Jasmine: Oh man, (knocking on a forest of wood) everything has been so kind! I love that everyone has a different favorite song, and it blows my mind every day when someone messages me thanking me for the tunes and that it is all they listen to ­ I am like “wtf, y’all listen to this in your free time, holy crap holy moley omg whaaaaaaaaa.” I reckon everyone hears what they want to hear and sees what they want to see, and in that way I learn a little about myself with every reaction. Brian Baker, who wrote an article in Citybeat, really made me feel nervous and vulnerably empowered for how much he saw of me and wrote to the universe: “In conversation, Poole seems incapable of that level of calculated deliberation, preferring to live in a moment that is perpetually new and unexpected. When asked about the evolution of her career in general and the new album specifically, Poole’s first inclination is to laugh.” I can’t recall exactly which outlet (sorry) said “Wonky Tonk will just as soon spit in your face as kiss you on the cheek…” I read it and had a tinge of panic…. “Has this person known me?! That’s about right but I didn’t think the record let on… yikes!” Haha, all in all I just am excited someone is listening 🙂 That’s the beauty of tunes, I don’t write for me, I write because I have to. It’s about an individual’s experience with the music, not me. I just am the one given the chance to share them. #endseriesofrunons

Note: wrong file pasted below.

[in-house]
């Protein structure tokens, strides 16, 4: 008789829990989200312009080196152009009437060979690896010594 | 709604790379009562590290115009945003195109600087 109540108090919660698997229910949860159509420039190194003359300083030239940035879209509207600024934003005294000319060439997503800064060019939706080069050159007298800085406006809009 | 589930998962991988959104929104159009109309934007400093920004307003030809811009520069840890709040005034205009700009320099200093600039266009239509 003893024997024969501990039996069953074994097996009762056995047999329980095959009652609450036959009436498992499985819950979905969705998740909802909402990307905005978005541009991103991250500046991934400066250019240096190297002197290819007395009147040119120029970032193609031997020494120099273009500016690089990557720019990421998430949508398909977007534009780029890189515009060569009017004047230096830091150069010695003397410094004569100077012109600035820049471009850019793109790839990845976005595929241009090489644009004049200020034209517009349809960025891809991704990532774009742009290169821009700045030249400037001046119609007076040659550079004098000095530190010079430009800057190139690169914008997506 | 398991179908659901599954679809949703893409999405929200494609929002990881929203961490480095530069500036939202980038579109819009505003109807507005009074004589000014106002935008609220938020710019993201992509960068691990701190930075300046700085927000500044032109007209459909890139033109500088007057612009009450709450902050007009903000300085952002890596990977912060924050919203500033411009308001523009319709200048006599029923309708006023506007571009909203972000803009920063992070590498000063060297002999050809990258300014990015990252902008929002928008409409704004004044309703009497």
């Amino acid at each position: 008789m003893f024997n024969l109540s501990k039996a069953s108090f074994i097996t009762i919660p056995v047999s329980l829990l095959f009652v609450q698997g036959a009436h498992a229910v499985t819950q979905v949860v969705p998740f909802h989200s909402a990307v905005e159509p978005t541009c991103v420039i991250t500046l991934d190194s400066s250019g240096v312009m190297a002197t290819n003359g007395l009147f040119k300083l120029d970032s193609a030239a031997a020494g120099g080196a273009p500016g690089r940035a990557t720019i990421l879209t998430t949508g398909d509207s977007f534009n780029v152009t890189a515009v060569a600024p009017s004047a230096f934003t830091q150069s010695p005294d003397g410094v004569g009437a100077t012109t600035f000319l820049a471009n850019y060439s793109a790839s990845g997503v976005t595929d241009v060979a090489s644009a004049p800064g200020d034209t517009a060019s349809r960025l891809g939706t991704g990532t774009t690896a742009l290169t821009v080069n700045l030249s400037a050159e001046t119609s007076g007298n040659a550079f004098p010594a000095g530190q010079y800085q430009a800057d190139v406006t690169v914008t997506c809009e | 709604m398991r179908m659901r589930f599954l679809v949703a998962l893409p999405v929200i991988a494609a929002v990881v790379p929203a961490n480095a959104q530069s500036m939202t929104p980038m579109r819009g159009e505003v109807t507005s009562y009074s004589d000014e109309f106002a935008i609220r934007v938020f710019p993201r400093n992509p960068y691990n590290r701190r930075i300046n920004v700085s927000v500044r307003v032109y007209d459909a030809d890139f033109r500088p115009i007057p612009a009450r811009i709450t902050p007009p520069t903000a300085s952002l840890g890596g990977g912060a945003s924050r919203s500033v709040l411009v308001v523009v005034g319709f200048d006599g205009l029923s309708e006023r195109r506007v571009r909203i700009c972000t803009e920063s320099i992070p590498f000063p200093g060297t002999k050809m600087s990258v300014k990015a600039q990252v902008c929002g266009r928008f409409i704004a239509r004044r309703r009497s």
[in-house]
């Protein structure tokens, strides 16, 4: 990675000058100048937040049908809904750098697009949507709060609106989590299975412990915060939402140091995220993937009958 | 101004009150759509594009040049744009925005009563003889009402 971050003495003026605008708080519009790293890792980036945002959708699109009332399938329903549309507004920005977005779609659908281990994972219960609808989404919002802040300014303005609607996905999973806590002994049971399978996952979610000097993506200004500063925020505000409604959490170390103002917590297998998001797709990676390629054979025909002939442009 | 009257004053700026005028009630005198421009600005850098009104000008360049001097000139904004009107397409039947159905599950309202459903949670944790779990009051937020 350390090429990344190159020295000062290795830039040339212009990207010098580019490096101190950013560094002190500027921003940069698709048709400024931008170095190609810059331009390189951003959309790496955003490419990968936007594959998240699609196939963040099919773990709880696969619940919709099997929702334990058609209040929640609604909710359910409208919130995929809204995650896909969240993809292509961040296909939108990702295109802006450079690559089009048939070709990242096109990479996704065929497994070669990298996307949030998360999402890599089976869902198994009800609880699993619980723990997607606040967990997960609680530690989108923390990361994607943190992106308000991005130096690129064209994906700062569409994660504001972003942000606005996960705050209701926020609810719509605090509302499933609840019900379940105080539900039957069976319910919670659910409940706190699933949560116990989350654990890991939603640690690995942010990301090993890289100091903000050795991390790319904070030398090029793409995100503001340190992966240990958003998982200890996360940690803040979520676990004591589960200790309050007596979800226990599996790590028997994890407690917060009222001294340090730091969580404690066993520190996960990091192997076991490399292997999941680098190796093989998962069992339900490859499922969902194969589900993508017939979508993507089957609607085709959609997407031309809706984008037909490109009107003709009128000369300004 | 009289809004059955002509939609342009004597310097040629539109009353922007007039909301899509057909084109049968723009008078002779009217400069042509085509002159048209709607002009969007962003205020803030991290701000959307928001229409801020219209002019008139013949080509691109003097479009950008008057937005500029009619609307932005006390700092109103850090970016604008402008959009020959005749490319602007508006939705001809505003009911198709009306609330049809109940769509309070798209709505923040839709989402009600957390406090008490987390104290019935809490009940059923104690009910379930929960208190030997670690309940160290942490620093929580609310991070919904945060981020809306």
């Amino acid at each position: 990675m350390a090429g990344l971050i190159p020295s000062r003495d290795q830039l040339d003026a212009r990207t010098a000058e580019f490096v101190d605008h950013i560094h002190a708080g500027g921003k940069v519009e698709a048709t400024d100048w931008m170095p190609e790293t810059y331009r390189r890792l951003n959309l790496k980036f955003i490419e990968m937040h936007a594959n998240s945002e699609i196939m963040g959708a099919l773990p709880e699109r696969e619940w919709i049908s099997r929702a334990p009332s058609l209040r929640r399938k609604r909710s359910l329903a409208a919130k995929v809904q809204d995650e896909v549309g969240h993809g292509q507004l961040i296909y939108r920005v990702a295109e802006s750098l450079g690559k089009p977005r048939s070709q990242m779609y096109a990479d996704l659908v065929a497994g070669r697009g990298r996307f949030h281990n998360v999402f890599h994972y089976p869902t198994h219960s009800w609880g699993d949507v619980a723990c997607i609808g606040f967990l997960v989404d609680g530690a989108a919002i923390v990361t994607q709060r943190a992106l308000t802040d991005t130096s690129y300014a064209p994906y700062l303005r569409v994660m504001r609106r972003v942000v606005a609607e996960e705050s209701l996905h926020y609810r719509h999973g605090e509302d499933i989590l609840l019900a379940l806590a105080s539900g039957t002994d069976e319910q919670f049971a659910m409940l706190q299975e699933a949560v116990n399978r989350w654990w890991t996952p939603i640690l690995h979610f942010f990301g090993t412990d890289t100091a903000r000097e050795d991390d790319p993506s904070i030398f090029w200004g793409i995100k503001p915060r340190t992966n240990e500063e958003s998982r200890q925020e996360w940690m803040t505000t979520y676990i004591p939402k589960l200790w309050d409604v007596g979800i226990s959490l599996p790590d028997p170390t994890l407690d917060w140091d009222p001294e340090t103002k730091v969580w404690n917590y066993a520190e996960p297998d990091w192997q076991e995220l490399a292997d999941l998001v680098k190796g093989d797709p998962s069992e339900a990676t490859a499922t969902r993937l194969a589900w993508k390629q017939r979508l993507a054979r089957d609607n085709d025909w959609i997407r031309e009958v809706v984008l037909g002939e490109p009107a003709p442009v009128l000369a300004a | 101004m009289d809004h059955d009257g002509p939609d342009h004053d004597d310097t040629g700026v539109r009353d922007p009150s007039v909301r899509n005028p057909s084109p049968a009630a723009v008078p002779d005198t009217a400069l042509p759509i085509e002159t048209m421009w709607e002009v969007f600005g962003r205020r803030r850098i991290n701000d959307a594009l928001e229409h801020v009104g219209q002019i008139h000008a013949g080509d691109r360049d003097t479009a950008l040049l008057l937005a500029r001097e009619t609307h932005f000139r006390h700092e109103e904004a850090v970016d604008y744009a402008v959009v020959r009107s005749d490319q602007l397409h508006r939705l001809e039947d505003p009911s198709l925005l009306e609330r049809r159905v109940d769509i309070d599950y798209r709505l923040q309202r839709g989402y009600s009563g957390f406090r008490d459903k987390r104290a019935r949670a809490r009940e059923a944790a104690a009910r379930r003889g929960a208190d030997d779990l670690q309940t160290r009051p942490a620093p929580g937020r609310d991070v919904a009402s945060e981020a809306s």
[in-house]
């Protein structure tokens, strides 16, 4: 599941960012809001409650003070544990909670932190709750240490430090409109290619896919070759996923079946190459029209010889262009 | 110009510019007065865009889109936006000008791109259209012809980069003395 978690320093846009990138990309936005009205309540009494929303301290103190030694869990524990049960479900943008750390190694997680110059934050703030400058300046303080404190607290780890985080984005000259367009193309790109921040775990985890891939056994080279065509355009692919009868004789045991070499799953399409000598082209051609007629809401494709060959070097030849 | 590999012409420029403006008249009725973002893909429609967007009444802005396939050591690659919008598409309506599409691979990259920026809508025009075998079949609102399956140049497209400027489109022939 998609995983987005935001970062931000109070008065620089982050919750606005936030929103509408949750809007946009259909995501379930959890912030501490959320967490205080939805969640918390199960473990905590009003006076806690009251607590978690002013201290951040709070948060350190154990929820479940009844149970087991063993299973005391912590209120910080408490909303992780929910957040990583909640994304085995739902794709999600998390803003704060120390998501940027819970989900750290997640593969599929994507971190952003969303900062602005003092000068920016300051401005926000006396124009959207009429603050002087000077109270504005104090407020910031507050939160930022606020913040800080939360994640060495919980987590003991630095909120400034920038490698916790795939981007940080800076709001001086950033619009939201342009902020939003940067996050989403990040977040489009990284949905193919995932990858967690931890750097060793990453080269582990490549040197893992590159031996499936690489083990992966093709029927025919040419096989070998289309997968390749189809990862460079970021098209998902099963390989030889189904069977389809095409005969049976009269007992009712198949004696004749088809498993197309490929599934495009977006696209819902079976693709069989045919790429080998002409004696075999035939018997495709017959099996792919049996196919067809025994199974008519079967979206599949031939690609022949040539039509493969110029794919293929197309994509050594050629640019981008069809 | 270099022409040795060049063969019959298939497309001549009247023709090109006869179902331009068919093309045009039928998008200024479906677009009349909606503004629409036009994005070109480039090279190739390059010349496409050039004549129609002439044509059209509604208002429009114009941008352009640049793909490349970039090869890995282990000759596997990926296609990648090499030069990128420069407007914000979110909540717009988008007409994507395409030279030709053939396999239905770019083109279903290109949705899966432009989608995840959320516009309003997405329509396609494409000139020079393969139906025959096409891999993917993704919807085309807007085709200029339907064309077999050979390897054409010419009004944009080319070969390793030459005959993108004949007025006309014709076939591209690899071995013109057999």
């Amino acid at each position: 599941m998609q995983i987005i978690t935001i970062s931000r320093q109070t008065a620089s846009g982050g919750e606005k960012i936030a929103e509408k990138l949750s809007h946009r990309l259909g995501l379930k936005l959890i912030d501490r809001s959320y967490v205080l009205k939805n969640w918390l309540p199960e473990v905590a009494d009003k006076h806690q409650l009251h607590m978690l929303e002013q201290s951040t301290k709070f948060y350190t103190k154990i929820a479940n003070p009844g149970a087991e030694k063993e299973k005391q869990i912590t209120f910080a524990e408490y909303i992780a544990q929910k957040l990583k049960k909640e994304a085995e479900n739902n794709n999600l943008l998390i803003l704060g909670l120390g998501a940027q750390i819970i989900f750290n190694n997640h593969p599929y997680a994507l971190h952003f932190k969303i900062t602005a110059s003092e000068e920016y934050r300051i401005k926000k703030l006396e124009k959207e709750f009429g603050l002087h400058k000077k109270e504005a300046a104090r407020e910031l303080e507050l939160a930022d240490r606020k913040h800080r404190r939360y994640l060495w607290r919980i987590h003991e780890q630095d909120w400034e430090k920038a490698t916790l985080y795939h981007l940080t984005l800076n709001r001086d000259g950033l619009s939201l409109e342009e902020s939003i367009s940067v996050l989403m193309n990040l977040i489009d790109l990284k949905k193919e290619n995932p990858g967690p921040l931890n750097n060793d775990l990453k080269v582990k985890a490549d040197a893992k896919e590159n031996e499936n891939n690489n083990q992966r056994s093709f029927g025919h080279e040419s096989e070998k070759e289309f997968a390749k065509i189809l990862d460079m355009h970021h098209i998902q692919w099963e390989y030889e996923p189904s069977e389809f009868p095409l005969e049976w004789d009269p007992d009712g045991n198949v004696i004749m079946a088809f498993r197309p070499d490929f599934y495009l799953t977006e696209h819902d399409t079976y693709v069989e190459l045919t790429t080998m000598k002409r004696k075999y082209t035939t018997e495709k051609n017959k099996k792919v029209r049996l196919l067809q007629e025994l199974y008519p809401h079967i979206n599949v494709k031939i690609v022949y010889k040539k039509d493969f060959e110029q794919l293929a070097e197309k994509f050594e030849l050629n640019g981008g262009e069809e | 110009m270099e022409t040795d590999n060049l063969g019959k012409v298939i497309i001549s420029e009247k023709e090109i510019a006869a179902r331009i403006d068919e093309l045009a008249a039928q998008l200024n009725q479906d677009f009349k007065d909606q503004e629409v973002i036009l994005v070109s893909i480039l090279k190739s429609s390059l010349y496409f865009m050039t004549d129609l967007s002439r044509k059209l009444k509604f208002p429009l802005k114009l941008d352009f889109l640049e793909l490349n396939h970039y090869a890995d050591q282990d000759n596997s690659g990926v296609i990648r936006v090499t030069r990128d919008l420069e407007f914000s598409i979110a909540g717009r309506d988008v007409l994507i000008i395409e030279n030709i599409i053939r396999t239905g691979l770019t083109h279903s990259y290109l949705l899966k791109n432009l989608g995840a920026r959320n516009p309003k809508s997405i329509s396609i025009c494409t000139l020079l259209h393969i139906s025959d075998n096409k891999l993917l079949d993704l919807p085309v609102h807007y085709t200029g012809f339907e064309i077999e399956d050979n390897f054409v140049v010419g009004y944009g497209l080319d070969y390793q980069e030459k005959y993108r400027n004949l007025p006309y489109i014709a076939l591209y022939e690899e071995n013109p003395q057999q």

Izzy: And is there anything you think is especially important for fans and potential fans to know about your aim as an artist?